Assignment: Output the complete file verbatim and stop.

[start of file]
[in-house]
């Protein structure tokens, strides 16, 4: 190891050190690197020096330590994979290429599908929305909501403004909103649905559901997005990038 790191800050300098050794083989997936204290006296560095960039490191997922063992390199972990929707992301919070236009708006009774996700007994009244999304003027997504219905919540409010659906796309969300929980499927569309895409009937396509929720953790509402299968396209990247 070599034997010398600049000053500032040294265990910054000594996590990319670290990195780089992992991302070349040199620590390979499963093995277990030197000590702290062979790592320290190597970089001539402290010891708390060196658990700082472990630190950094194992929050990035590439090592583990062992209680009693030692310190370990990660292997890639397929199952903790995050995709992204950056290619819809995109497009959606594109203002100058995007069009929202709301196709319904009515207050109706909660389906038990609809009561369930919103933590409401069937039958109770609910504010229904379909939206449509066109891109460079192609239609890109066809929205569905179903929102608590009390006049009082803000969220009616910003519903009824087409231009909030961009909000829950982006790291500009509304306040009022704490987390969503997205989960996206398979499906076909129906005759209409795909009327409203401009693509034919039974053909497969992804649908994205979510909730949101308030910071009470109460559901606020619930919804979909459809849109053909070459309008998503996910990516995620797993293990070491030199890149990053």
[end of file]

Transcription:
[in-house]
């Protein structure tokens, strides 16, 4: 190891050190690197020096330590994979290429599908929305909501403004909103649905559901997005990038 790191800050300098050794083989997936204290006296560095960039490191997922063992390199972990929707992301919070236009708006009774996700007994009244999304003027997504219905919540409010659906796309969300929980499927569309895409009937396509929720953790509402299968396209990247 070599034997010398600049000053500032040294265990910054000594996590990319670290990195780089992992991302070349040199620590390979499963093995277990030197000590702290062979790592320290190597970089001539402290010891708390060196658990700082472990630190950094194992929050990035590439090592583990062992209680009693030692310190370990990660292997890639397929199952903790995050995709992204950056290619819809995109497009959606594109203002100058995007069009929202709301196709319904009515207050109706909660389906038990609809009561369930919103933590409401069937039958109770609910504010229904379909939206449509066109891109460079192609239609890109066809929205569905179903929102608590009390006049009082803000969220009616910003519903009824087409231009909030961009909000829950982006790291500009509304306040009022704490987390969503997205989960996206398979499906076909129906005759209409795909009327409203401009693509034919039974053909497969992804649908994205979510909730949101308030910071009470109460559901606020619930919804979909459809849109053909070459309008998503996910990516995620797993293990070491030199890149990053």